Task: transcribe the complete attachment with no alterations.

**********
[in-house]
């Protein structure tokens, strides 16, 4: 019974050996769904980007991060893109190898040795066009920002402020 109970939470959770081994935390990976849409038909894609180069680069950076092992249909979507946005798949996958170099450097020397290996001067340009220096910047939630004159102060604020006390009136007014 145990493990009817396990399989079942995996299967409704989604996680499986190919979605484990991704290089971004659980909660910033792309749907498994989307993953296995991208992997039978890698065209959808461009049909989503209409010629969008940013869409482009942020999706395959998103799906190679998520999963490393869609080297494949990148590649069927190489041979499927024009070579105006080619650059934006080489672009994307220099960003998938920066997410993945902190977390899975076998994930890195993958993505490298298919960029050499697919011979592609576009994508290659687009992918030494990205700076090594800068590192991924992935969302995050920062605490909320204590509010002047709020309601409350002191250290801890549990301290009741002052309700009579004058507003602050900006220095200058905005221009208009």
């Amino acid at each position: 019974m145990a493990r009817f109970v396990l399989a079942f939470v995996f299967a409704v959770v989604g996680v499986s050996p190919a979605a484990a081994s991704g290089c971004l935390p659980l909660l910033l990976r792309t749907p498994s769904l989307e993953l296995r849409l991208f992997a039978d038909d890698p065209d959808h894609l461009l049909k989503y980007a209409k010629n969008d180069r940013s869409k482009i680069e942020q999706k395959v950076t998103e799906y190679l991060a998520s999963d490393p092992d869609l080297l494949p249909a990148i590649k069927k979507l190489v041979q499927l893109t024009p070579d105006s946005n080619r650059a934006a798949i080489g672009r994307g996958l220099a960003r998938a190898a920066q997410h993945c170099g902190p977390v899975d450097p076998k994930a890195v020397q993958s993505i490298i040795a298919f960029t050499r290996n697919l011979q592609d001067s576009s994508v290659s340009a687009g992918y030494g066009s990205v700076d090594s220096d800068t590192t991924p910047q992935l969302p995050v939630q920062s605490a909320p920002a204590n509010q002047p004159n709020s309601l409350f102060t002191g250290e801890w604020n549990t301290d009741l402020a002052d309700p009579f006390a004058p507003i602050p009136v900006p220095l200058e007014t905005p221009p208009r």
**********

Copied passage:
[in-house]
């Protein structure tokens, strides 16, 4: 019974050996769904980007991060893109190898040795066009920002402020 109970939470959770081994935390990976849409038909894609180069680069950076092992249909979507946005798949996958170099450097020397290996001067340009220096910047939630004159102060604020006390009136007014 145990493990009817396990399989079942995996299967409704989604996680499986190919979605484990991704290089971004659980909660910033792309749907498994989307993953296995991208992997039978890698065209959808461009049909989503209409010629969008940013869409482009942020999706395959998103799906190679998520999963490393869609080297494949990148590649069927190489041979499927024009070579105006080619650059934006080489672009994307220099960003998938920066997410993945902190977390899975076998994930890195993958993505490298298919960029050499697919011979592609576009994508290659687009992918030494990205700076090594800068590192991924992935969302995050920062605490909320204590509010002047709020309601409350002191250290801890549990301290009741002052309700009579004058507003602050900006220095200058905005221009208009």
């Amino acid at each position: 019974m145990a493990r009817f109970v396990l399989a079942f939470v995996f299967a409704v959770v989604g996680v499986s050996p190919a979605a484990a081994s991704g290089c971004l935390p659980l909660l910033l990976r792309t749907p498994s769904l989307e993953l296995r849409l991208f992997a039978d038909d890698p065209d959808h894609l461009l049909k989503y980007a209409k010629n969008d180069r940013s869409k482009i680069e942020q999706k395959v950076t998103e799906y190679l991060a998520s999963d490393p092992d869609l080297l494949p249909a990148i590649k069927k979507l190489v041979q499927l893109t024009p070579d105006s946005n080619r650059a934006a798949i080489g672009r994307g996958l220099a960003r998938a190898a920066q997410h993945c170099g902190p977390v899975d450097p076998k994930a890195v020397q993958s993505i490298i040795a298919f960029t050499r290996n697919l011979q592609d001067s576009s994508v290659s340009a687009g992918y030494g066009s990205v700076d090594s220096d800068t590192t991924p910047q992935l969302p995050v939630q920062s605490a909320p920002a204590n509010q002047p004159n709020s309601l409350f102060t002191g250290e801890w604020n549990t301290d009741l402020a002052d309700p009579f006390a004058p507003i602050p009136v900006p220095l200058e007014t905005p221009p208009r």